By Elizabeth Ferguson
On 8th March, Crelos, like many organisations across the UK and globally, will be running an event to commemorate the centenary year of International Women’s Day. The first International Women’s Day was held in some European countries in 1911, at a time when the women’s movement in the UK was gaining momentum. Today, International Women’s Day is celebrated across the globe and is a national holiday in some countries.
The purpose of the day is to celebrate and commemorate the political, economic and social achievements of woman, past, present and future. It is a time to take stock of the great achievements made by women over the last 100 hundred years, to assess where there are still issues and make plans for the future.
As an organisational development and change consultancy, we at Crelos have a particular view to looking at the day. We will be celebrating by running an event titled “Never achieve alone - A celebration of women helping women”, with the aim of discussing and learning from some of the biggest change challenges for women.
Undoubtedly women have achieved much in the UK and beyond over the last 100 years. The obvious thing that springs to mind is the vote, first granted to women over 30 in 1918, following their amazing contribution to the war effort. Now, as modern women, we take our right to vote on parity with men as a “given”.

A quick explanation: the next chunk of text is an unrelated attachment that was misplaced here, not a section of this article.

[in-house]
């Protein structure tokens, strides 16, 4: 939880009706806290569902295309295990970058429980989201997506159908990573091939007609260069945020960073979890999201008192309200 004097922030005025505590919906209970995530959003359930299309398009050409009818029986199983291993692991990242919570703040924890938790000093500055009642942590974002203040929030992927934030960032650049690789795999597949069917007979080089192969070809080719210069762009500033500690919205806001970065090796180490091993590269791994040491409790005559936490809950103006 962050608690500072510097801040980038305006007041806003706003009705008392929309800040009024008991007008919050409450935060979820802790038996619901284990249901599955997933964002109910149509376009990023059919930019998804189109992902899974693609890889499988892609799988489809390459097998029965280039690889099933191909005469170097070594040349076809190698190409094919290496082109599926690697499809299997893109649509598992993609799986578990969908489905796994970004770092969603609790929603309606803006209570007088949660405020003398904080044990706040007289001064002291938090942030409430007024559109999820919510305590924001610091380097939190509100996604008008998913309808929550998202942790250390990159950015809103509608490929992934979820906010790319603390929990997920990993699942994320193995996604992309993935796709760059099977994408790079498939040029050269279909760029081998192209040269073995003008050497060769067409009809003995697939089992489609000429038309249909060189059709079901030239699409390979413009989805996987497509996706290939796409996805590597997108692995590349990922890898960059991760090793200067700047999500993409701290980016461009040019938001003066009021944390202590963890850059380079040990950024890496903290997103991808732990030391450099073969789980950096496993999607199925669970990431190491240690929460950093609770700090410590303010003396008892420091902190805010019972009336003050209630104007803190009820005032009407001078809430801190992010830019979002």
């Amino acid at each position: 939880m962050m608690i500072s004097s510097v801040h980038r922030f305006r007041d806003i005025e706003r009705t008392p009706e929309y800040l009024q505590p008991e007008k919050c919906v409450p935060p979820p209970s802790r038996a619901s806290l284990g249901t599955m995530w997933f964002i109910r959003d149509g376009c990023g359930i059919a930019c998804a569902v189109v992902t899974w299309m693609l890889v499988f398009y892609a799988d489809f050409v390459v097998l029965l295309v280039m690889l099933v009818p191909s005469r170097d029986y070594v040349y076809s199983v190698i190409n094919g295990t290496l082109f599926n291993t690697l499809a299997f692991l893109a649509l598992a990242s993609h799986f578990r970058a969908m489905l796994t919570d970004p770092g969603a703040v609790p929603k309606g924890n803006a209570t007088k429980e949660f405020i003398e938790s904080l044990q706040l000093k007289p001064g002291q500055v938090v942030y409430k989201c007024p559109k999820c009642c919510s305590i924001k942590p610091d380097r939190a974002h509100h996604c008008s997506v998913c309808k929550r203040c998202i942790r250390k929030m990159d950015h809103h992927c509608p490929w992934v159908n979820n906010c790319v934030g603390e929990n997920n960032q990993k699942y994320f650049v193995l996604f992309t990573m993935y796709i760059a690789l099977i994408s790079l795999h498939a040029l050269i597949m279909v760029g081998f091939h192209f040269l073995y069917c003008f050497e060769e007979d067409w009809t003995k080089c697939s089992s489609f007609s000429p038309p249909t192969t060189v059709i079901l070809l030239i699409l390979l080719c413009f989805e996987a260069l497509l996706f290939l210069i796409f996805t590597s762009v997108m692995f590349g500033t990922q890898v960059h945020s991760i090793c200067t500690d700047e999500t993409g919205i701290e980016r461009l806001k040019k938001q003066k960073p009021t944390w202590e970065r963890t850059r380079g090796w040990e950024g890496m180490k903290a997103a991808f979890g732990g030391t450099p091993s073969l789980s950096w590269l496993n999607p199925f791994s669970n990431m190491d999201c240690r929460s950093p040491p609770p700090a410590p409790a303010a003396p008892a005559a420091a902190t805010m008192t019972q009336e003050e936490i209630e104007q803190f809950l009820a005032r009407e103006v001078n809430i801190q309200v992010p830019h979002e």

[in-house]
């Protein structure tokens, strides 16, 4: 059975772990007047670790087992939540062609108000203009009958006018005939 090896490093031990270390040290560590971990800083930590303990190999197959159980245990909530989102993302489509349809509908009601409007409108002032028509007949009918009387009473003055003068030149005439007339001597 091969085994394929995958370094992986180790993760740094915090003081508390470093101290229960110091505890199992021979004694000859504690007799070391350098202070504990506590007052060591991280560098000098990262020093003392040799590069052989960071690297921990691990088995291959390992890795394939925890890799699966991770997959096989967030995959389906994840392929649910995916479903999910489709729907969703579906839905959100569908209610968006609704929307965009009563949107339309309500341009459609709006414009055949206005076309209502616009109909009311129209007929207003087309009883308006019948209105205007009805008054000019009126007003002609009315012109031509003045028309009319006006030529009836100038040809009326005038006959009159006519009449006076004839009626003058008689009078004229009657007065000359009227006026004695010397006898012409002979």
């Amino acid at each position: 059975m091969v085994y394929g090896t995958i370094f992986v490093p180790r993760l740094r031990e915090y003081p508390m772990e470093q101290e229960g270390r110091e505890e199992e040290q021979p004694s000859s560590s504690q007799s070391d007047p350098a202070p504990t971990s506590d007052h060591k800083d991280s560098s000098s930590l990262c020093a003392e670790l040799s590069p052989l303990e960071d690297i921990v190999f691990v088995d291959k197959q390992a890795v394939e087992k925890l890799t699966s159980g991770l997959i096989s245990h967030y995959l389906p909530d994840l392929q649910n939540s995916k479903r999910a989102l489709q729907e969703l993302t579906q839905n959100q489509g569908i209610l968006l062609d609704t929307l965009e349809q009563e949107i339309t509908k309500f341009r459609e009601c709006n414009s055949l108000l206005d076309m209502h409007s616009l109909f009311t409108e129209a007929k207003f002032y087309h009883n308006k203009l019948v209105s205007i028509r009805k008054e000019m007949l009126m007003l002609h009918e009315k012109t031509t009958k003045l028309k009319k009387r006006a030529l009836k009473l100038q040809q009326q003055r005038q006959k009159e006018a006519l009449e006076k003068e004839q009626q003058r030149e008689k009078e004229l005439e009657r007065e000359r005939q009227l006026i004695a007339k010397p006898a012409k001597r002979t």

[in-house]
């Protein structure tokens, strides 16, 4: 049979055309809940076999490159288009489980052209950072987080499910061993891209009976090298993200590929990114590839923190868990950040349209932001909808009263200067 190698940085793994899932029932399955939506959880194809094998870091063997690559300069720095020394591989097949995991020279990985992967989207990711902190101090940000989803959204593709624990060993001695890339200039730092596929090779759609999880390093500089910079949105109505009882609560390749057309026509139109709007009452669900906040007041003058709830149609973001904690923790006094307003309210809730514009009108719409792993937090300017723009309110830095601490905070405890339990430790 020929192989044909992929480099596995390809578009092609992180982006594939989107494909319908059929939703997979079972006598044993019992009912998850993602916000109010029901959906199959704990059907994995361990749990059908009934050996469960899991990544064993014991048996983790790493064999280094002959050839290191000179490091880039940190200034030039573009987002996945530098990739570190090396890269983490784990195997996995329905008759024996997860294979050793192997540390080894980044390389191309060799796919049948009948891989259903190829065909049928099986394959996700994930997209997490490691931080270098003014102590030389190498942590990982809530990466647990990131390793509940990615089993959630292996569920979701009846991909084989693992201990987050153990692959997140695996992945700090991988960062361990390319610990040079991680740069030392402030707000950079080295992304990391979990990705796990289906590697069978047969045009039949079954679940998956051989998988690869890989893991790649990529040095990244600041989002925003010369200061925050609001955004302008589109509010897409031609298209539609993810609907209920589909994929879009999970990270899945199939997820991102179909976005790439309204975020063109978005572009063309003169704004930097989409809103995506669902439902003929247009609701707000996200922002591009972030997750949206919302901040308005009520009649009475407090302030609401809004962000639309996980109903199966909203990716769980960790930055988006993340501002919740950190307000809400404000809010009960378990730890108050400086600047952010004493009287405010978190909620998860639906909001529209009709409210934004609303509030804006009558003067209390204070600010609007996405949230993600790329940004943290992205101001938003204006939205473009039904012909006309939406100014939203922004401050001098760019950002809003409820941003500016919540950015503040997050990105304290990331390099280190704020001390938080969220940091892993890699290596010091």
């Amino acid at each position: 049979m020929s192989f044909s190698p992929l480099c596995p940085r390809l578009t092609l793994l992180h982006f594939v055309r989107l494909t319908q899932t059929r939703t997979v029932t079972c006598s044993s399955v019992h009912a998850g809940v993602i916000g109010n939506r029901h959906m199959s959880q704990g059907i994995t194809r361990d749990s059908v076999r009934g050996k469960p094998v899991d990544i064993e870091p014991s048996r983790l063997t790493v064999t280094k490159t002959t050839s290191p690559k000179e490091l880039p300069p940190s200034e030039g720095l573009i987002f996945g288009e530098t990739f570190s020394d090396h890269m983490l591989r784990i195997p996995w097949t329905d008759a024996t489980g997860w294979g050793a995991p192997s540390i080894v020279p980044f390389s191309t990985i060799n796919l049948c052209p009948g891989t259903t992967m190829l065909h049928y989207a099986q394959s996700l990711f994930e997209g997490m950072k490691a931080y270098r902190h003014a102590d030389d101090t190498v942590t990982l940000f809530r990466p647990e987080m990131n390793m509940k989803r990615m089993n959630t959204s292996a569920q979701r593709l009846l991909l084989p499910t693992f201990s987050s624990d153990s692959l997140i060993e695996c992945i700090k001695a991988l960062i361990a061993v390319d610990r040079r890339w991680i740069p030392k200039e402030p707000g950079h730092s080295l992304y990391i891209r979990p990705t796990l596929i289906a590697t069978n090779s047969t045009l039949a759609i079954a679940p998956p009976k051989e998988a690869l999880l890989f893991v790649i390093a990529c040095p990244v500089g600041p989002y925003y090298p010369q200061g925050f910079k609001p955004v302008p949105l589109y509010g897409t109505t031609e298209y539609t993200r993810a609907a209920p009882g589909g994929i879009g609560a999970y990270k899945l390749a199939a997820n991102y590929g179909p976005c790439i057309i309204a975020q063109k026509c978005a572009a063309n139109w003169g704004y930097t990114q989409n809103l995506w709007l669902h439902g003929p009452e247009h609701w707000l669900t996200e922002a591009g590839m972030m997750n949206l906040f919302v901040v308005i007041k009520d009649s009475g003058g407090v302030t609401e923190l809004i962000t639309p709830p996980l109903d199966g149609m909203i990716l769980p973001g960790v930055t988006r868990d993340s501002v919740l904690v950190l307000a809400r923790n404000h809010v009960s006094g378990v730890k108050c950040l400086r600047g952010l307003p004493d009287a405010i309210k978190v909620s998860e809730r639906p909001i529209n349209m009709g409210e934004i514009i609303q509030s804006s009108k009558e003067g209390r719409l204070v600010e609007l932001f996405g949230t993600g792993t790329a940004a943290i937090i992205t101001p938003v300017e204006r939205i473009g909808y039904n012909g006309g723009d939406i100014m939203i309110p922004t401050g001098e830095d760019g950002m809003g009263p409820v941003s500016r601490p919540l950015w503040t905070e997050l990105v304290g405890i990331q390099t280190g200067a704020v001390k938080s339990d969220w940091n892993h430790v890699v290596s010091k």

Margaret Thatcher was the first British, female Prime Minister from 1979 to 1990. Queen Elizabeth II will be celebrating her Diamond Jubilee next year. In the business world, there are examples of women establishing and growing successful, well-known organisations, including Dame Mary Perkins, co-founder of Specsavers, Jane Dyson, co-founder of The Network (sold to Menzies Distribution in 2008) and Rosaleen Blair, founder CEO of Alexander Mann Solutions.
However, although much has been achieved, women are on average still paid less than men for an equal role, there are still few women on the leadership teams and Boards of large organisations and within some industries women are still struggling with the much debated “glass ceiling”. In the past, we have often looked upon men and the male orientated cultures of some organisations as the reasons why women are not achieving their potential and are not equally represented at a senior level. However, rather than blaming “the competition” maybe we should be looking internally at ourselves and at other successful women and asking the question, “Are we doing enough to support and develop the next generation of successful women?”
At Crelos we aim to inform, innovate and engage. At our event on 8th March we will hear from women who have achieved great things or who are trying to make a difference for women, either in business or in other aspects of life. How have they brought a uniquely female perspective to their change challenges? How have they achieved where other women have not? How have they been supported by and supported women throughout their journey?
If you would like to get involved, either as a contributor or an attendee, please contact Charlotte.Sampson@crelos.com